Rossini Used to describe dishes including foie gras, truffles, and demi-glace surfaces. Rouille Meaning rust in French due to its rust color, this spicy sauce is made of hot chilies, garlic, and olive oil and generally diluted with fish stock and served as a garnish for fish and stews such as bouillabaisse. Roulade A French term for roll of meat, vegetable, chocolate cake, etc. Roux A mixture of fat and flour used as a sauce base.

S Sabayon The French word for Zabaglione. Saffron A spice consisting of dried stigmas of the saffron crocus, a bulbous plant originating in the East. It was introduced into Spain by the Arabs and cultivated in Mediterranean regions. It takes between 70,000 and 80,000 stigmas which must be picked by hand to make approximately one pound of saffron. Saignant Meat underdone. Saint-Honoré Traditional French cake made of cream puff pastry dipped in caramel, liquor flavored custard and whipped cream. Sambal Oelek Sambals are a popular multipurpose condiment throughout Indonesia, Malaysia, and southern India. They come in an array of varieties, but its most basic form is Sambal Oelek. Sambals are served, most commonly, alongside rice and curried dishes. Sashimi Raw slices of fish served with daikon radish, ginger, wasabi, and soy sauce. Sauté To cook food in a small amount of very hot oil until brown. Scampi The Italian term for a type of large prawn.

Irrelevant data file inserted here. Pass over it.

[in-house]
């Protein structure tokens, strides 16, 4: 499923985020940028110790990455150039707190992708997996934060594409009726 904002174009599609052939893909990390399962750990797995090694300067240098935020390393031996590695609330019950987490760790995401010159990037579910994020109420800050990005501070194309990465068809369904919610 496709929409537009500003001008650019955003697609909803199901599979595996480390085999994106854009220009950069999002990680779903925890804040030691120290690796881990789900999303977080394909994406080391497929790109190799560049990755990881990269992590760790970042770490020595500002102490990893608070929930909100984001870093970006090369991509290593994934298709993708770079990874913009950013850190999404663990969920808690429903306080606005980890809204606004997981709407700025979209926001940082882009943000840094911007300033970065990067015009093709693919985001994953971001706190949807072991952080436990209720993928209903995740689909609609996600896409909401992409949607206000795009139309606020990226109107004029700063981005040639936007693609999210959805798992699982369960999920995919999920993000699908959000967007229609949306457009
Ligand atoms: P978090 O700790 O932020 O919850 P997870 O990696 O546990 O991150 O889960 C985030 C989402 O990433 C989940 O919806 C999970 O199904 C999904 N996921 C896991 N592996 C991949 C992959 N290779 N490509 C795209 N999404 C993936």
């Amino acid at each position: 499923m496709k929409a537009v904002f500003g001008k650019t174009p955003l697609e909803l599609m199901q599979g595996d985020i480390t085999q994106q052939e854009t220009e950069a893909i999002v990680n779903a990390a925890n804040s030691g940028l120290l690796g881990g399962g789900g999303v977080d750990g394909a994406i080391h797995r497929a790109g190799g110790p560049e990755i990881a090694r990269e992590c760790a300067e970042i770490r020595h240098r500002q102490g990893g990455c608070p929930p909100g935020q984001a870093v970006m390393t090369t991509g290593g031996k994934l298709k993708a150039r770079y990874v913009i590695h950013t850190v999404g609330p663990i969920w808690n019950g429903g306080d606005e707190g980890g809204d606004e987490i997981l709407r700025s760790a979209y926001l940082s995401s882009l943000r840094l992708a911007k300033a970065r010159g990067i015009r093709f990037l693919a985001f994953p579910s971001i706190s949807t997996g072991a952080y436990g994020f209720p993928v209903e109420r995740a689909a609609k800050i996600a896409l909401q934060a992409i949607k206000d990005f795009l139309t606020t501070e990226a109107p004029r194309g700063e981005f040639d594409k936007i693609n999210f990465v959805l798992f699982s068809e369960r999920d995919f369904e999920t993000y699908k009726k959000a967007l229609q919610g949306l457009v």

S–T Score Small, shallow penetrations or cuts to the surface of certain foods. Used to tenderize less tender cuts of meat, for flavor absorption, and allows excess fat to drain during cooking. It is also used for decorative purposes on breads and meats. Sear To brown meat rapidly with high heat to seal in juices. Sesame Oil A richly flavored and highly aromatic oil made from sesame seeds. It is used a considerable amount in Japanese and Chinese cuisine for flavoring. Shiitake A dark oriental mushroom. The average size is 3-6 inches. The meaty flesh has full-bodied steak-like flavor. Choose plump mushrooms with edges that curl under. Shish Kebab Pieces of marinated meat and vegetables grilled or broiled on a skewer. Shoga The Japanese word for ginger. Skim To remove the scum, cream, foam, and fat from the surface of boiled or cooking liquids. Smoke To expose fresh food, usually meat or fish, to a wood fire smoke. Exposure can vary from a few hours to several days long. Smoking is used to cook, cure, and season foods, leaving them with a smoky flavor. Smorgasbord A Swedish word referring to a wide range of cold or hot hors d’oeuvre, salads, and various dishes served on a buffet. Sorbet A type of flavored water ice (fruit and/or syrup and aromatic substances) that does not contain any fat, milk or egg yolks. Soufflé A baked dish made with egg whites beaten and thickened with egg yolk. Sousing Pickling food in brine or vinegar.